Provide a name for your action group, and navigate to the notifications section. I’m selecting the “Email/SMS message/Push/Voice” option and simply specifying my email address. You can also opt to receive a text message, a push notification on your mobile device or get a voice call alert.

The notifications section of the create action group wizard in Azure

Create an Alert

As you did in the previous step, from the Alerts section, click the Create button but this time, select the “Alert rule” option. You can create alerts on all sorts of resources. You can use the filters provided to narrow down to your App Service instance. Once you’ve located and selected it, move on to the “Conditions” tab. Here you’ll setup the conditions that will trigger your alert. For this example, I’ve selected “Http Server Errors” and specified my thresholds. Before you setup your thresholds, take a look at the “When to evaluate” section. The defaults are set to check your resource metrics once every minute and upon each check, look back at the past five minutes of activity. Those are adequate for this example. With that in mind, look at and adjust your threshold as needed. I’m specifying that I should be alerted when any errors are detected within my application (total greater than zero).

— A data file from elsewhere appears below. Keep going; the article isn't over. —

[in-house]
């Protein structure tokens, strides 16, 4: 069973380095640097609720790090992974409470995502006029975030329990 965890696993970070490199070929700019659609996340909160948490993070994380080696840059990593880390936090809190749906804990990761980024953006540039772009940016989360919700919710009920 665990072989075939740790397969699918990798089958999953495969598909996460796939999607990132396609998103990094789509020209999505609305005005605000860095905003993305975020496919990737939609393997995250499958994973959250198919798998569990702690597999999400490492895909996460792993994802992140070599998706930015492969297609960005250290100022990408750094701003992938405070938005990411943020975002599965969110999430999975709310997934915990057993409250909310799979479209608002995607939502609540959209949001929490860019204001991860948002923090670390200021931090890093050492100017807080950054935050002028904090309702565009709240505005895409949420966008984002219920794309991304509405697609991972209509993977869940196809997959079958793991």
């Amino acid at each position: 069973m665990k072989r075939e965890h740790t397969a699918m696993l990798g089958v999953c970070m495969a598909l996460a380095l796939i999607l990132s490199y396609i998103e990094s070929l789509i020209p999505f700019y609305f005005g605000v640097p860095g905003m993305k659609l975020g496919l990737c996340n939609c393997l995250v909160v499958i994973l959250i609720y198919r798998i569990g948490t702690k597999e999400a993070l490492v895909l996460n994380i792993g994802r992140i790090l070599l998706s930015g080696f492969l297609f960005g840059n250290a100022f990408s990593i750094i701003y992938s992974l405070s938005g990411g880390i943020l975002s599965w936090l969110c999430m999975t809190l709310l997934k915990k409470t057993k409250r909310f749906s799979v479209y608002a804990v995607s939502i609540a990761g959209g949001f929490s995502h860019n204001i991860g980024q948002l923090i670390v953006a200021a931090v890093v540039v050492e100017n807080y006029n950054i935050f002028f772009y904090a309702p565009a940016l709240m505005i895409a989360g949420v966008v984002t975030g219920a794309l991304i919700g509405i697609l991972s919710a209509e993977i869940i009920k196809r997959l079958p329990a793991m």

Next move on to the “Actions” tab. Here, you’ll tell Azure what action(s) to take when a particular alert is triggered. Remember that Action Group we created in the previous step? Let’s select that action group, here.


Hit your test endpoint and generate some more errors. Check your inbox and if all goes well, you should start receiving error alert emails from Azure, notifying you of problems in your web app that you should investigate and resolve.

Closing Thoughts

Azure Monitor is a powerful utility that provide comprehensive monitoring and alerting capabilities for your cloud resources. Properly setup, it not only keeps you informed about the health and performance of your resources but can proactively alert you to potential issues before they become critical. Take the time to setup and fine-tune your monitoring and alerting strategy to ensure your Azure infrastructure remains robust and resilient.